One has to keep in mind what was original sin, why God hides himself in the creation to not be found (theologies of glory) vs God hiding himself where we won’t look for him, in suffering and the Cross, to be found savingly.

    When it comes to the sacraments there must be certain gravity as to this as opposed to that. The orbital of the sun/earth really has nothing to do with God being God as does creation ex nihilo and salvation ex nihilo. Luther pointed out that at the Cross God shows himself to be a true creator (again). How so. His love, godly love, unlike our fallen love, creates the object it will love, i.e. He loves the unlovable, He loves the sinner, the sinner or unbeliever is the “nothing”. Out of this nothingness of unbelief He calls into being ex nihilo by dying for it, showing His love and thus Himself to be a true Creator ex nihilo. The absolution of “your sins are forgiven” is literally the same as “let there be light”. Where there is forgiveness of sins, in reality and present, not just 2000 years ago, there is quite literally, hidden to all but faith, eternal life and salvation. “I forgive your sins” via absolution, baptism or the Lord’s Supper all from God via the instrument of a pastor is literally the reversal of the curse and thus literally life and salvation, for death came because of that sin. The absolving in the particular, to you as opposed to “that guy over there” or some general group of humans, IS the eternal life. Thus, where there is actual giving of forgiveness of sins there is quite literally life eternal and salvation (he who eats My flesh and drinks My blood HAS eternal life…abides in Me).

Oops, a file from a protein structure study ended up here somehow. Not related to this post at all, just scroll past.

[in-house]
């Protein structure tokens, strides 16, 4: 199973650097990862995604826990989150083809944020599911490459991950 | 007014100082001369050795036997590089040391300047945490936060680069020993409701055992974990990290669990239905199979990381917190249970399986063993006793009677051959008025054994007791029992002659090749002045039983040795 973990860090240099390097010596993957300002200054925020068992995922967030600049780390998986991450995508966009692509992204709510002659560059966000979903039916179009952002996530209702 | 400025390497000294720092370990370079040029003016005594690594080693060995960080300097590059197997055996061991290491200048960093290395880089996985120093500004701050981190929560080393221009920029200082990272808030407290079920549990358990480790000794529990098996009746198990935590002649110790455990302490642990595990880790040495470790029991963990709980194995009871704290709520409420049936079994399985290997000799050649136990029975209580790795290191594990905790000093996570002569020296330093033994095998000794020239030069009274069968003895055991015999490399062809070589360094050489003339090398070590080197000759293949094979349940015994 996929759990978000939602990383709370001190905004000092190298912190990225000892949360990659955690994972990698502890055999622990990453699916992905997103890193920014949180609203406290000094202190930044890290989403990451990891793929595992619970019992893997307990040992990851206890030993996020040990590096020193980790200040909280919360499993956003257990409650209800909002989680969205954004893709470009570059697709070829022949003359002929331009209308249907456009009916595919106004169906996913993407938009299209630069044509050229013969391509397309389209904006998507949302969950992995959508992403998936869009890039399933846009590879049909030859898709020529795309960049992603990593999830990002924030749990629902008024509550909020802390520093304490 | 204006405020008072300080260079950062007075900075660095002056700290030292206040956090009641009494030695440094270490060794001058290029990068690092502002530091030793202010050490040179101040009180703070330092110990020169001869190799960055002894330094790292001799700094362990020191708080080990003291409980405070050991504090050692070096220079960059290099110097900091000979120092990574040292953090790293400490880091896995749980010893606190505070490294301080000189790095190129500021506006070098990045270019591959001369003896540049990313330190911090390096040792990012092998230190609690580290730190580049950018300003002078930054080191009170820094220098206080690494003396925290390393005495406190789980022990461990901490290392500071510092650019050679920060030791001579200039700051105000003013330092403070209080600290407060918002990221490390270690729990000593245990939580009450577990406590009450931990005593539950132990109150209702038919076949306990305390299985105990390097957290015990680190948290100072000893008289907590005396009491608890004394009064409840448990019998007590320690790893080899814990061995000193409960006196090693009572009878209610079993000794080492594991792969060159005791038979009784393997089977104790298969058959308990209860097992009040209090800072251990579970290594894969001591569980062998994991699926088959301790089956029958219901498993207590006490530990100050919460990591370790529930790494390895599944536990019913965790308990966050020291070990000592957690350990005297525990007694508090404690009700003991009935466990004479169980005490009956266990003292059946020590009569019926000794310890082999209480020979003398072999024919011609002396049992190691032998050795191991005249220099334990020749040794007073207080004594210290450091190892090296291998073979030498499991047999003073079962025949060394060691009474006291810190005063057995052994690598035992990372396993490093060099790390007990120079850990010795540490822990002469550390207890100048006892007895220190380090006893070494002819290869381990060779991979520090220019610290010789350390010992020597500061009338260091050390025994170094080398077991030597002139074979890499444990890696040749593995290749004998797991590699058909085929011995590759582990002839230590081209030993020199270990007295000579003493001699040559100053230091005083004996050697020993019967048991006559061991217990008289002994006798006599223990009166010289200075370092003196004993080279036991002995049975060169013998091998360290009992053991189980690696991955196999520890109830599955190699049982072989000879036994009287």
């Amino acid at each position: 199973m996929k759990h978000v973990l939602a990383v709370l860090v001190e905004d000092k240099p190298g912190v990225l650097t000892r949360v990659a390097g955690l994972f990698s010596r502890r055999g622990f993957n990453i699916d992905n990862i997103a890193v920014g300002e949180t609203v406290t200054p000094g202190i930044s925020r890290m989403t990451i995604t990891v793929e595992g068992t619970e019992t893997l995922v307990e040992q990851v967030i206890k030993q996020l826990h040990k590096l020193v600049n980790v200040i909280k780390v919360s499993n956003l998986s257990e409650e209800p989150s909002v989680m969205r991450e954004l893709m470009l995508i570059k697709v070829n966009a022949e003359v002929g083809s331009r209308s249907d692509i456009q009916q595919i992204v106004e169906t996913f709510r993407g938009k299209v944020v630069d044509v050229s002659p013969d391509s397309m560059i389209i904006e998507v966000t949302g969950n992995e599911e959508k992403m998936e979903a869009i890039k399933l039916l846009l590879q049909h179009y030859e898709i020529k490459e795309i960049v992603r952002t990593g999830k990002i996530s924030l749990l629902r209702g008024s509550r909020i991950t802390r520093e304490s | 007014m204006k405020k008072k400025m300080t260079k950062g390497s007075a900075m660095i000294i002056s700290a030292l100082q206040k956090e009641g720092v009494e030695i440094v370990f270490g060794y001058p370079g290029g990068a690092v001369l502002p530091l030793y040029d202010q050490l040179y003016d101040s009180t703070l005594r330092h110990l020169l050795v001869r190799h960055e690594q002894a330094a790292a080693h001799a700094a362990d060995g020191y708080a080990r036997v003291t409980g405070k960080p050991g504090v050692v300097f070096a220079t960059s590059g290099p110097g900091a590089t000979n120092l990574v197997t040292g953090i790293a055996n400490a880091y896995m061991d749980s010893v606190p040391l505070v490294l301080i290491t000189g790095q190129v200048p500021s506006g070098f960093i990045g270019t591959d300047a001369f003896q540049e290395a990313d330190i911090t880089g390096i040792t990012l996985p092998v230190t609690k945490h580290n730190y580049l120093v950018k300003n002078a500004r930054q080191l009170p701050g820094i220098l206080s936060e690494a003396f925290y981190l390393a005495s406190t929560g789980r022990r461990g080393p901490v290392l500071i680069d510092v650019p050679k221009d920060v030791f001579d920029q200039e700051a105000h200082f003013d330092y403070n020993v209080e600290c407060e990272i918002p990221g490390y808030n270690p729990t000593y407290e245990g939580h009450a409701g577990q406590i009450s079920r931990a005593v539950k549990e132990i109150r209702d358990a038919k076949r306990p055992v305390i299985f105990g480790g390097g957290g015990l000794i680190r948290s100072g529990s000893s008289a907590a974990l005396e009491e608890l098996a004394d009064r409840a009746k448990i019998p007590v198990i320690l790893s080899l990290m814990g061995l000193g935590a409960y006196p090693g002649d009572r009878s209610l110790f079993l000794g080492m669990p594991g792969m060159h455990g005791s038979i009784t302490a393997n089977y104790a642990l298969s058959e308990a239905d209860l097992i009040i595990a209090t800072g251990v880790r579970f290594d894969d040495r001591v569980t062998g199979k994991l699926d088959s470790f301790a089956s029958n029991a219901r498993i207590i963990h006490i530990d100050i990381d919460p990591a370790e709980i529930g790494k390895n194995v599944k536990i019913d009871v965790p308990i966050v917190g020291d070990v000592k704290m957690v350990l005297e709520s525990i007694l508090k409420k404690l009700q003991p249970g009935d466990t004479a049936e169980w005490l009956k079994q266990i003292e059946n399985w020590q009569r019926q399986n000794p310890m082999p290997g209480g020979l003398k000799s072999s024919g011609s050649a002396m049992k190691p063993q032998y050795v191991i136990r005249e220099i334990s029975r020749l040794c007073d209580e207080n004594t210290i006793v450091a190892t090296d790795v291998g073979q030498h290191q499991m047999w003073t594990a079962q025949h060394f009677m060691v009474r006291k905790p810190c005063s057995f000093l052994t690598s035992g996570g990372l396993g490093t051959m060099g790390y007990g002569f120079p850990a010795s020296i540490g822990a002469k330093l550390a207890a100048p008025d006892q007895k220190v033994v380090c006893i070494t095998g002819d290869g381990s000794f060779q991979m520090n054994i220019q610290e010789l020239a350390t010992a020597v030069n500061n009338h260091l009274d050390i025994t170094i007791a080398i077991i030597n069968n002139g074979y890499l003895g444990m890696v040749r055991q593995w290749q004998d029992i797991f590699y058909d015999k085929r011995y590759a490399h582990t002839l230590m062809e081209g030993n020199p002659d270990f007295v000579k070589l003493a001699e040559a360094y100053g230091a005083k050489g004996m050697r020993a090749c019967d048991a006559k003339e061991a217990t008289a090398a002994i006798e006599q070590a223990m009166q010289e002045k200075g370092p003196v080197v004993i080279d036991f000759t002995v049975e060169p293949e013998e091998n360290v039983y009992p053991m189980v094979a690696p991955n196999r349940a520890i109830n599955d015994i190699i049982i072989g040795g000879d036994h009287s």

Keep in mind the Scripture spoke to the orbit from the perspective of the earthling it was not meant to be a treatise on solar system astronomy, if Luther erred here he simply erred and we don’t agree given the facts today. He didn’t at that time under the very young science have all the data in hand and thus stuck to what the Scriptures said. A safer position, even if wrong, in principle than to not do so. The science at the time was itself still very hypothetical, don’t read anachronistically back into Luther and his time something he no knowledge of. Given STILL hypothetical science on one hand and the scriptures on the other, he took the right path.